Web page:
At the time of writing this, in just 30 hours I’ll be sitting down to view an advanced screening of Furious 7. I’ve never looked forward to a movie as much as this before. It will be bitter sweet seeing Paul Walker back in the role we all know him for, but I’m excited to see this as the send off he deserves. This movie is important to me, as I’m sure it is to countless others.
It’s easy to criticise the Fast and Furious franchise. From absurd unrealistic happenings of mechanics and physics, and reminders of questionable automotive styling trends (like seeing our old high school photos); the movies have provided endless internet memes, in jokes and running banter for us car folk.
More so than that, I’ve said for some years now that Paul Walker is arguably the most influential person to affect the late-model car scene we all love. For better or worse, he and the movies launched our once underground scene into the limelight, helped it grow far bigger than any of us may have ever imagined. Safe to say, our scene would look very different today without him.
Paul used his love for cars as a vehicle for charity, and an honest attempt to make a difference in the world. I believe he is the car enthusiast we should all spire to be like.
[I made this post below on my tumblr on the 1st of December, 2014; one year after Paul’s death (Australia is a day ahead my American friends!)]
One year ago today: Me and friends were at a car meet to raise money and supplies for those affected by Typhoon Haiyan. Conversations around the meet were a lot more hushed than usual, and people were walking around tapping every person they knew on the shoulder, and sharing the- then- unconfirmed news.
One year ago today: Paul Walker, and friend, Roger Rodas died leaving a Reach Out World Wide meet that was also held in order to raise money and supplies for those affected by Typhoon Haiyan. This is a small piece of solidarity I take pride in to this day.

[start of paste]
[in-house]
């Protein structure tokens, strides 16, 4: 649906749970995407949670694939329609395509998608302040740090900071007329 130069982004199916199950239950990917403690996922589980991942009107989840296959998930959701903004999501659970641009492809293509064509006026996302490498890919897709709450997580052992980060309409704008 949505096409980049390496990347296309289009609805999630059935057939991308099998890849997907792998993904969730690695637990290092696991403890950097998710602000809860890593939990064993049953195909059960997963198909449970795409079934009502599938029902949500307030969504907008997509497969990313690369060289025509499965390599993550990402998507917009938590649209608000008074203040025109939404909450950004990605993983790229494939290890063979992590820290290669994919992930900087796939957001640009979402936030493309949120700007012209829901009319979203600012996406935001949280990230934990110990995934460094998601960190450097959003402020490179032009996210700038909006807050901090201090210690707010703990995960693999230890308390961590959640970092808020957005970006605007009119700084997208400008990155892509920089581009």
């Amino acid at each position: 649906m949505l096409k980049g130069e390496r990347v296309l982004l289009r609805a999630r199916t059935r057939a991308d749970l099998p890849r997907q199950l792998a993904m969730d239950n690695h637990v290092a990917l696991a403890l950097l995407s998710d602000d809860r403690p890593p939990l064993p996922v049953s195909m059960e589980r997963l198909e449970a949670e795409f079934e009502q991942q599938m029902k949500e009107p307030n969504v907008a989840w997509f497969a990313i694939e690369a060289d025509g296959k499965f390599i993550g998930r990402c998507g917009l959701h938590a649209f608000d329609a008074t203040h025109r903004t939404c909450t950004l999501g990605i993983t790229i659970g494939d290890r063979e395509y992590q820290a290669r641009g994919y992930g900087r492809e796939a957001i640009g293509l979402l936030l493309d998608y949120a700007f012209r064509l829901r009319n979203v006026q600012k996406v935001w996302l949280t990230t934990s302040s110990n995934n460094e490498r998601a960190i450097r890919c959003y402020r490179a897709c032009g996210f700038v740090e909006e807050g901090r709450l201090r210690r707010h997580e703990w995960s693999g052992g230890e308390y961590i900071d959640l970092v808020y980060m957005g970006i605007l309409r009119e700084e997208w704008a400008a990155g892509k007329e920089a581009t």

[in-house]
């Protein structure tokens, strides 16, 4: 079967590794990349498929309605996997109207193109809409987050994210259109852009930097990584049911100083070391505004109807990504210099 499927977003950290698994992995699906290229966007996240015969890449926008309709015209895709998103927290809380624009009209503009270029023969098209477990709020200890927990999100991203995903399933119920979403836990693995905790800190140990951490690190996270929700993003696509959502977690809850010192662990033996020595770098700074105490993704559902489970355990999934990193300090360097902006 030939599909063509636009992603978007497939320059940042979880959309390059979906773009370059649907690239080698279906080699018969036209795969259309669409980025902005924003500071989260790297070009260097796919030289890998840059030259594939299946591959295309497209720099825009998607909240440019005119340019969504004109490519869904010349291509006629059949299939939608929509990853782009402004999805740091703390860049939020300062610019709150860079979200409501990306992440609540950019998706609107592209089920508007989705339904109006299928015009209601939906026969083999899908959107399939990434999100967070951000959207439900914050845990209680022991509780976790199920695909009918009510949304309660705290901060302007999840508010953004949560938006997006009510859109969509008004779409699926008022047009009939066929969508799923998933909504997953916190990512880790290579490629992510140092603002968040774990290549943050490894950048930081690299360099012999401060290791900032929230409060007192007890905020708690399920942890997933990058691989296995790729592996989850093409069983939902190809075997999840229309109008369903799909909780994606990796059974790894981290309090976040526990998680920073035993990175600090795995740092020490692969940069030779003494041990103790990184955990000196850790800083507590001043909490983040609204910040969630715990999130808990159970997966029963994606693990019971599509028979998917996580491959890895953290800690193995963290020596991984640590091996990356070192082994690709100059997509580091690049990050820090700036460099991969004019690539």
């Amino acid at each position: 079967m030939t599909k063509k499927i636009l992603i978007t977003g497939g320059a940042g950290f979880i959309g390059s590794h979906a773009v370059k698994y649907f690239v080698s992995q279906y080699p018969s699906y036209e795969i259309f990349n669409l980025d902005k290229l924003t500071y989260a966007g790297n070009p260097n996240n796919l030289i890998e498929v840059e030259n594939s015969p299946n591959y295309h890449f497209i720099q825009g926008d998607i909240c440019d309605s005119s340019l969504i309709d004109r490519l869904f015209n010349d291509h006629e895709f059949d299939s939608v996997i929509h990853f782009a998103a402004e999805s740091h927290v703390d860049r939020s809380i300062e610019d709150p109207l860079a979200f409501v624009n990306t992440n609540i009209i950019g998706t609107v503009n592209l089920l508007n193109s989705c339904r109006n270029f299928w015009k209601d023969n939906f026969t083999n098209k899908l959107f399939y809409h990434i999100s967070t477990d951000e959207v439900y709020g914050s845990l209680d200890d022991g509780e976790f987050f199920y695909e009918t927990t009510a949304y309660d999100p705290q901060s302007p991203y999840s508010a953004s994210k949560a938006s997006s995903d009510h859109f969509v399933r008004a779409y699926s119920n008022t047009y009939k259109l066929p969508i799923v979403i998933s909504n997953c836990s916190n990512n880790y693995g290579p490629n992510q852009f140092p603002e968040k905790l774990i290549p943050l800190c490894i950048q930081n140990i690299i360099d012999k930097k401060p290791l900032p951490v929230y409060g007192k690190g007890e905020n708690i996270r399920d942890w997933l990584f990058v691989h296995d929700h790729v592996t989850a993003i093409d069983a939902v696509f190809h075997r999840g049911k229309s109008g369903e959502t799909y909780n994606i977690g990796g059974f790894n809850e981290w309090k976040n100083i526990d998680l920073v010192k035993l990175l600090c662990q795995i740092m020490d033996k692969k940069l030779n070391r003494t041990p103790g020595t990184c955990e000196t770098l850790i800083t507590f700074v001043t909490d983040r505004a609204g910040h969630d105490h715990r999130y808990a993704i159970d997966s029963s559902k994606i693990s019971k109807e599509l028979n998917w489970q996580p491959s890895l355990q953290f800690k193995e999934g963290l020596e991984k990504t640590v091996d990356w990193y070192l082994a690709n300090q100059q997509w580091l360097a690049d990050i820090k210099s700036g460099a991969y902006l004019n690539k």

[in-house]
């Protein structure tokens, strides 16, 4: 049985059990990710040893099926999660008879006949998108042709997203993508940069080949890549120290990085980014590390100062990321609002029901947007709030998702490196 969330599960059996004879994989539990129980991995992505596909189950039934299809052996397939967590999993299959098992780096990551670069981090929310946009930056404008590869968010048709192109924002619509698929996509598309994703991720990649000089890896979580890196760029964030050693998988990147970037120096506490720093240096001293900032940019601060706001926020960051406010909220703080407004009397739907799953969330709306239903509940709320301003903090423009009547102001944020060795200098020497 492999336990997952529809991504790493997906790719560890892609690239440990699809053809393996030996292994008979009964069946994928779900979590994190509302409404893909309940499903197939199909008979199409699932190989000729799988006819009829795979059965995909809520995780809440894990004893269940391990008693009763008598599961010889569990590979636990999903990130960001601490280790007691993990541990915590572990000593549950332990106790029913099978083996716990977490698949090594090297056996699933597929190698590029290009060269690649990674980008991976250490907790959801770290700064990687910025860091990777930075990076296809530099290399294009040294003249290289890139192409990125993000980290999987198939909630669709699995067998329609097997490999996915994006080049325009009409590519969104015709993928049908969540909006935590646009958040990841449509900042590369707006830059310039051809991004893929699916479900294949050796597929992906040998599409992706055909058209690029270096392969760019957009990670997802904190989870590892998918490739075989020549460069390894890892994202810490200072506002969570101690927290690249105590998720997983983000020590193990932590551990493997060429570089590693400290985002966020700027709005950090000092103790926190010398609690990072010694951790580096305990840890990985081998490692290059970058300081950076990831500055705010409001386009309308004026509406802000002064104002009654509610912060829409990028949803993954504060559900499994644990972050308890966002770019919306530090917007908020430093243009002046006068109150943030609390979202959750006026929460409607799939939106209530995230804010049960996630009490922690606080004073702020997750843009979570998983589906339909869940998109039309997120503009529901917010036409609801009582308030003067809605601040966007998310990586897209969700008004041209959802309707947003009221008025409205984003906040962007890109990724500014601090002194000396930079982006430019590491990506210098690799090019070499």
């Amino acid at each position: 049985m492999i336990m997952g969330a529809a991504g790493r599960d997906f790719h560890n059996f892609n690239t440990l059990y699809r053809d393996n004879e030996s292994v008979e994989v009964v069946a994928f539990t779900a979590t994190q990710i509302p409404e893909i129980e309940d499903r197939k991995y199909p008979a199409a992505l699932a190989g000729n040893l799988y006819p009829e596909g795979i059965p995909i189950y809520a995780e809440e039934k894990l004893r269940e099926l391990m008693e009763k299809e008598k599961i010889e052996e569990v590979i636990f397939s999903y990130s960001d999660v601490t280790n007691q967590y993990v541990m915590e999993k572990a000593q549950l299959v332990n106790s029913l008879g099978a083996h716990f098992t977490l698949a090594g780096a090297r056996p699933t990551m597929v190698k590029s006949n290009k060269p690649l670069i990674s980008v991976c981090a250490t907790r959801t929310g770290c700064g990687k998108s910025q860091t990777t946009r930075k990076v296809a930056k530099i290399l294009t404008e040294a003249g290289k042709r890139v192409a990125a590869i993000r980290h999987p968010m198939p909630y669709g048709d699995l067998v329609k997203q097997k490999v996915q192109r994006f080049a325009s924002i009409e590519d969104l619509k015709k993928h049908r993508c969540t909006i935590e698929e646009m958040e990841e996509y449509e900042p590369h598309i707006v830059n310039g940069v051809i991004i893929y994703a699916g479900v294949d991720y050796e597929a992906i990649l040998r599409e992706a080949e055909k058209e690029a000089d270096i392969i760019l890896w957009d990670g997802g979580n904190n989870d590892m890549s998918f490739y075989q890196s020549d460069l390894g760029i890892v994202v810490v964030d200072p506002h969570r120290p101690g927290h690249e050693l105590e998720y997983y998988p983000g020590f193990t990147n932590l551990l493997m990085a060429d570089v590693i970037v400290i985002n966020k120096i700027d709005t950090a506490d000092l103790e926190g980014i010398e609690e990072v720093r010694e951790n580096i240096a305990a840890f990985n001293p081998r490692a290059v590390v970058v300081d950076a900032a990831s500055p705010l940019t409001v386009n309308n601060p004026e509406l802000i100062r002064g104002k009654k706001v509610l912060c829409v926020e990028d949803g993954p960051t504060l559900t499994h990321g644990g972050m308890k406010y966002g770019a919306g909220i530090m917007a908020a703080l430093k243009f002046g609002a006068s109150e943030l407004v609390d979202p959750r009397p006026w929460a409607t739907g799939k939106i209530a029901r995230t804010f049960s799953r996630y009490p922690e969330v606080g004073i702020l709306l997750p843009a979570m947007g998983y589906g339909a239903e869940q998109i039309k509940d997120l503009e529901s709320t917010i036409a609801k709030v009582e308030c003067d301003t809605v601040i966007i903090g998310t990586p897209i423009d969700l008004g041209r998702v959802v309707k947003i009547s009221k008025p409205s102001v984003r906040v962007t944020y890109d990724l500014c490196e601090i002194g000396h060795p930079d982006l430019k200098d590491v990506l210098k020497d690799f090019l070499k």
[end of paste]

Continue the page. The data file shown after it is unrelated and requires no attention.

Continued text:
That is why I love the car community oh so much. It’s about more than those go-fast machines we take such pride in. The intrinsic value of cars are transcended by their means as a vehicle to connect with other people, help other people, and to maybe make a difference- and possibly change the world.
I’ve seen cars bring together people in the most wonderful of ways. From tangible monetary charity for disaster-stricken regions through organisations like ROWW. To non-profit organisations like CarsForHope, here in Australia, dedicated to promoting conversation and awareness of depression and mental health throughout the car scene.
Today, I took a friend to Estblashd’s Festival of Giving. She noticed a CarsForHope sticker on several cars, identical to the one on mine. She asked me what it meant, and I told her. I told her the story of Annabel. I told her of how we wear the stickers as a silent sign of support. Of how wherever a sticker may be seen, we hope that people are reminded that they are not alone in their struggles. It may not have had any profound effect on her, but I know of many others of whom it has.
Cars change lives; cars save lives.
Rest in peace Paul Walker and Roger Rodas. Both loving fathers, both trying to do something meaningful. Forever racing through our hearts.